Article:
Size-related mating success in the shore crab Carcinus maenas (Crustacea: Brachyura)

Authors

  • D. G. Reid,

    1. School of Ocean Sciences, University of WalesNdashBangor, Marine Science Laboratories, Menai Bridge, Gwynedd LL59 5EY, Wales, UK
    Search for more papers by this author
    • 1

      Scottish Office Department of Agriculture and Fisheries, Marine Laboratories, Victoria Road, Torry, Aberdeen AB9 8DB, Scotland, UK

  • P. Abello,

    1. School of Ocean Sciences, University of WalesNdashBangor, Marine Science Laboratories, Menai Bridge, Gwynedd LL59 5EY, Wales, UK
    Search for more papers by this author
    • 2

      Institut de Ciències del Mar (CSIC), Passeig Nacional s/n, 08039 Barcelona, Catalonia, Spain

  • C. G. Warman,

    1. School of Ocean Sciences, University of WalesNdashBangor, Marine Science Laboratories, Menai Bridge, Gwynedd LL59 5EY, Wales, UK
    Search for more papers by this author
    • 3

      Biologisk Institut, Odense Universitet, Campusvej 55, DK-5230 Odense M, Denmark

  • E. Naylor

    1. School of Ocean Sciences, University of WalesNdashBangor, Marine Science Laboratories, Menai Bridge, Gwynedd LL59 5EY, Wales, UK
    Search for more papers by this author

Abstract

The relationship between the size of a given mating male Carcinus maenas (L.) (Brachyura, Portunidae) and the size of the female with which it was paired was studied for 1248 pairs of crabs collected from the shore In 764 of these pairs the female was in pre-moult and so the pair were in pre-copula. In the remaining 484 pairs the female had already moulted and the pairs were in copula. There were significant correlations between the sizes of the males and females in both pre-copula and copula pairs. It was found that male Carcinus collected in mating pairs and tested in the laboratory were unable to distinguish between females in terms of their size or stage of pre-moult. The positive correlation between the sizes of males and females in mating pairs on the shore is proposed to be, in part, a function of a mechanical constraint of the size of female that a given male can hold, defend and copulate with. In addition, encounters between solitary males and males carrying females, resulting in the formation of new pairs, appear to enhance the size-related mating pattern observed.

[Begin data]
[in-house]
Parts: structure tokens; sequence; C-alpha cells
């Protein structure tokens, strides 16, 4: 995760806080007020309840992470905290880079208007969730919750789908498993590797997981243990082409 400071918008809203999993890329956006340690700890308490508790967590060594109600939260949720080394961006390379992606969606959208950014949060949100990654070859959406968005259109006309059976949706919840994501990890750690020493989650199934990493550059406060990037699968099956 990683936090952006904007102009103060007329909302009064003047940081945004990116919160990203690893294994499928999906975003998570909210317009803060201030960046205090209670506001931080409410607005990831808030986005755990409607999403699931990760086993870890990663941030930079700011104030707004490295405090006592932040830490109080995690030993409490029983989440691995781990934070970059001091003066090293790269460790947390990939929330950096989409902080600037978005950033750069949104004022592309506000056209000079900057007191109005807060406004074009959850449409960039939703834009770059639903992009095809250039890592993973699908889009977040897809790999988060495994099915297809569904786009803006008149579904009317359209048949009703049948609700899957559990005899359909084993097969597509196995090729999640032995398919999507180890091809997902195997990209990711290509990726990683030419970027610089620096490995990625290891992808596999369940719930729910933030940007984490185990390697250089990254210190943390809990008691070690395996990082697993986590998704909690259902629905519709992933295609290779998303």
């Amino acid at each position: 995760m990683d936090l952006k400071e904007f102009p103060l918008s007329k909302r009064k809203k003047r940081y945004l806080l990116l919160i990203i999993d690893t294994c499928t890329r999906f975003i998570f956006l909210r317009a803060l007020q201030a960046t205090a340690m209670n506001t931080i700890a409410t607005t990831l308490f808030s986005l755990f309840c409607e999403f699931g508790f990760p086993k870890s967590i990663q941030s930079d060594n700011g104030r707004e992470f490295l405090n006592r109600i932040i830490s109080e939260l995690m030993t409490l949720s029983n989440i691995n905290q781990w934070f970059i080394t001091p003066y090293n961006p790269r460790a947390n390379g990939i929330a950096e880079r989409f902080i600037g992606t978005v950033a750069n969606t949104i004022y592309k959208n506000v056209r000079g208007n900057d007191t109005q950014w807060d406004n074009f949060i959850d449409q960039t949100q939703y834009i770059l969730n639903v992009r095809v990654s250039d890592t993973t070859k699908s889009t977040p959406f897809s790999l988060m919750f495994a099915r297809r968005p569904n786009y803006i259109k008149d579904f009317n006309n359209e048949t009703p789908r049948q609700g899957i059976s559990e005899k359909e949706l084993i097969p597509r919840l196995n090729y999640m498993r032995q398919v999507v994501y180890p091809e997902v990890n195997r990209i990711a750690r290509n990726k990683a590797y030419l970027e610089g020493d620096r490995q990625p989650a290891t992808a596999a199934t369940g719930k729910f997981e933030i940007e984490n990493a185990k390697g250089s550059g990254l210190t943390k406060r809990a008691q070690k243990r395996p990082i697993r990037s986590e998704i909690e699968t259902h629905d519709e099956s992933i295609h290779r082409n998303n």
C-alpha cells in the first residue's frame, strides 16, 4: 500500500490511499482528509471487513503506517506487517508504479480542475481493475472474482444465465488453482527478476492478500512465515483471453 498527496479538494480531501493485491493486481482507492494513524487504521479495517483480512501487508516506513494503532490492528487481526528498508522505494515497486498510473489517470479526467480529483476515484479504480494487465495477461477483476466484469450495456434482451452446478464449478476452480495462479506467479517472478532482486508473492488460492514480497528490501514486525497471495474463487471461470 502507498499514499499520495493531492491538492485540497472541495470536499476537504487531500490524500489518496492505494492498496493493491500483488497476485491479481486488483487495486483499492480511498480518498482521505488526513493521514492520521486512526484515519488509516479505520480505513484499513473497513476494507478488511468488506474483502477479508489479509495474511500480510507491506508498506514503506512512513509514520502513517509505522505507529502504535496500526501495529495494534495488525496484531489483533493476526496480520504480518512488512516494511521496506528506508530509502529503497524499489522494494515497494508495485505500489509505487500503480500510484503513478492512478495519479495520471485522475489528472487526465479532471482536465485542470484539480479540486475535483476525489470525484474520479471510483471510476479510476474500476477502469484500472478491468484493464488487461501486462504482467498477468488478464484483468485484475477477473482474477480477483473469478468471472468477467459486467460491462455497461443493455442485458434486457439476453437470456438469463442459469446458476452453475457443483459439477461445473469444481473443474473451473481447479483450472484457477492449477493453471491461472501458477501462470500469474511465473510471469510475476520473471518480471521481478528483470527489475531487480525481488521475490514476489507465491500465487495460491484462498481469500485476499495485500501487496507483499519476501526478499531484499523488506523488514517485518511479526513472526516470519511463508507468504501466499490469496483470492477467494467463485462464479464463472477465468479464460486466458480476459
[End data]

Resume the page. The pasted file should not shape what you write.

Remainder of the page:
Ancillary